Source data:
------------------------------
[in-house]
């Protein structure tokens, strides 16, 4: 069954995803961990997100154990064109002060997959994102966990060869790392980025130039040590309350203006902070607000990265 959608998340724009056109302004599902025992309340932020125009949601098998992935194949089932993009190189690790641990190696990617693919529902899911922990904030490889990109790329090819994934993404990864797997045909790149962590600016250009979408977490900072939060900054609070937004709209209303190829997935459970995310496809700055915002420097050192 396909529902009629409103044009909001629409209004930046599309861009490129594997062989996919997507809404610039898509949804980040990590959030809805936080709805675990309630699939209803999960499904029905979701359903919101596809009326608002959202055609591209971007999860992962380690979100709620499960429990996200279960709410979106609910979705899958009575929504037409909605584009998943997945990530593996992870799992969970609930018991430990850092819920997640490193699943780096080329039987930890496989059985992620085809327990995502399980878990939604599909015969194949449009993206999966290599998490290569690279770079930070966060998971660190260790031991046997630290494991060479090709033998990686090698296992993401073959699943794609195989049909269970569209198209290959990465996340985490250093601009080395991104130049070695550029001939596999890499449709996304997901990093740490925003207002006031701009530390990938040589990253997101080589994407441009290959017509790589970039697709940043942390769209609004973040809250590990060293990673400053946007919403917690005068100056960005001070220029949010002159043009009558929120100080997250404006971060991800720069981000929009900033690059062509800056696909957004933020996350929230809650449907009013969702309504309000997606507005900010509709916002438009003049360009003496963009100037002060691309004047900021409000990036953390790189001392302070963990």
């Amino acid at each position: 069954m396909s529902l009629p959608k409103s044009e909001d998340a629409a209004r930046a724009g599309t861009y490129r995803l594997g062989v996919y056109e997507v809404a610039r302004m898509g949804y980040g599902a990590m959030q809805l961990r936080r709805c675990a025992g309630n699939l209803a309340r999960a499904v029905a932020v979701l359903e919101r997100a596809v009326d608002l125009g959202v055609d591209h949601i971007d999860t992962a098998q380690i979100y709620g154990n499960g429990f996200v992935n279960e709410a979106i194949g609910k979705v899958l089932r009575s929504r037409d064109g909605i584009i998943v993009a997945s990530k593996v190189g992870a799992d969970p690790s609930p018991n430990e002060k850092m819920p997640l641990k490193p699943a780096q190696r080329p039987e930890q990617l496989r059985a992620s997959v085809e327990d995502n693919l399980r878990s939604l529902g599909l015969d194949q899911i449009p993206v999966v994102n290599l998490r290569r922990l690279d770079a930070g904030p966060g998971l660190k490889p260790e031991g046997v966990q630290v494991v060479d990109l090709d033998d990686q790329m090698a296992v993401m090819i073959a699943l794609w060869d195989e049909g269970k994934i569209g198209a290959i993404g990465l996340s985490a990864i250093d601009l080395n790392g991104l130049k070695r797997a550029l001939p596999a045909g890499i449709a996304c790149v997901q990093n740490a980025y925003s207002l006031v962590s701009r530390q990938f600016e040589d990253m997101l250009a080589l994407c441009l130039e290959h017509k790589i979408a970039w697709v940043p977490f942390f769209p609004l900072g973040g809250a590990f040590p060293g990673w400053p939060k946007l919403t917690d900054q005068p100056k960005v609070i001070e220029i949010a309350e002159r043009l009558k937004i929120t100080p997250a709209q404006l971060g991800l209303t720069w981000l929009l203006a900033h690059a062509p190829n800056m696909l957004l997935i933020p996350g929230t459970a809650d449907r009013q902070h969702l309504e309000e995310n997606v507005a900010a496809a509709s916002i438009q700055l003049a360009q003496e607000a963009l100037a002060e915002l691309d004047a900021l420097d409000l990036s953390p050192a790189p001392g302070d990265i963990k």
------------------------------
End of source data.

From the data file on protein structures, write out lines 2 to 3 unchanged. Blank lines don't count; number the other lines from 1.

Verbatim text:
């Protein structure tokens, strides 16, 4: 069954995803961990997100154990064109002060997959994102966990060869790392980025130039040590309350203006902070607000990265 959608998340724009056109302004599902025992309340932020125009949601098998992935194949089932993009190189690790641990190696990617693919529902899911922990904030490889990109790329090819994934993404990864797997045909790149962590600016250009979408977490900072939060900054609070937004709209209303190829997935459970995310496809700055915002420097050192 396909529902009629409103044009909001629409209004930046599309861009490129594997062989996919997507809404610039898509949804980040990590959030809805936080709805675990309630699939209803999960499904029905979701359903919101596809009326608002959202055609591209971007999860992962380690979100709620499960429990996200279960709410979106609910979705899958009575929504037409909605584009998943997945990530593996992870799992969970609930018991430990850092819920997640490193699943780096080329039987930890496989059985992620085809327990995502399980878990939604599909015969194949449009993206999966290599998490290569690279770079930070966060998971660190260790031991046997630290494991060479090709033998990686090698296992993401073959699943794609195989049909269970569209198209290959990465996340985490250093601009080395991104130049070695550029001939596999890499449709996304997901990093740490925003207002006031701009530390990938040589990253997101080589994407441009290959017509790589970039697709940043942390769209609004973040809250590990060293990673400053946007919403917690005068100056960005001070220029949010002159043009009558929120100080997250404006971060991800720069981000929009900033690059062509800056696909957004933020996350929230809650449907009013969702309504309000997606507005900010509709916002438009003049360009003496963009100037002060691309004047900021409000990036953390790189001392302070963990």
């Amino acid at each position: 069954m396909s529902l009629p959608k409103s044009e909001d998340a629409a209004r930046a724009g599309t861009y490129r995803l594997g062989v996919y056109e997507v809404a610039r302004m898509g949804y980040g599902a990590m959030q809805l961990r936080r709805c675990a025992g309630n699939l209803a309340r999960a499904v029905a932020v979701l359903e919101r997100a596809v009326d608002l125009g959202v055609d591209h949601i971007d999860t992962a098998q380690i979100y709620g154990n499960g429990f996200v992935n279960e709410a979106i194949g609910k979705v899958l089932r009575s929504r037409d064109g909605i584009i998943v993009a997945s990530k593996v190189g992870a799992d969970p690790s609930p018991n430990e002060k850092m819920p997640l641990k490193p699943a780096q190696r080329p039987e930890q990617l496989r059985a992620s997959v085809e327990d995502n693919l399980r878990s939604l529902g599909l015969d194949q899911i449009p993206v999966v994102n290599l998490r290569r922990l690279d770079a930070g904030p966060g998971l660190k490889p260790e031991g046997v966990q630290v494991v060479d990109l090709d033998d990686q790329m090698a296992v993401m090819i073959a699943l794609w060869d195989e049909g269970k994934i569209g198209a290959i993404g990465l996340s985490a990864i250093d601009l080395n790392g991104l130049k070695r797997a550029l001939p596999a045909g890499i449709a996304c790149v997901q990093n740490a980025y925003s207002l006031v962590s701009r530390q990938f600016e040589d990253m997101l250009a080589l994407c441009l130039e290959h017509k790589i979408a970039w697709v940043p977490f942390f769209p609004l900072g973040g809250a590990f040590p060293g990673w400053p939060k946007l919403t917690d900054q005068p100056k960005v609070i001070e220029i949010a309350e002159r043009l009558k937004i929120t100080p997250a709209q404006l971060g991800l209303t720069w981000l929009l203006a900033h690059a062509p190829n800056m696909l957004l997935i933020p996350g929230t459970a809650d449907r009013q902070h969702l309504e309000e995310n997606v507005a900010a496809a509709s916002i438009q700055l003049a360009q003496e607000a963009l100037a002060e915002l691309d004047a900021l420097d409000l990036s953390p050192a790189p001392g302070d990265i963990k």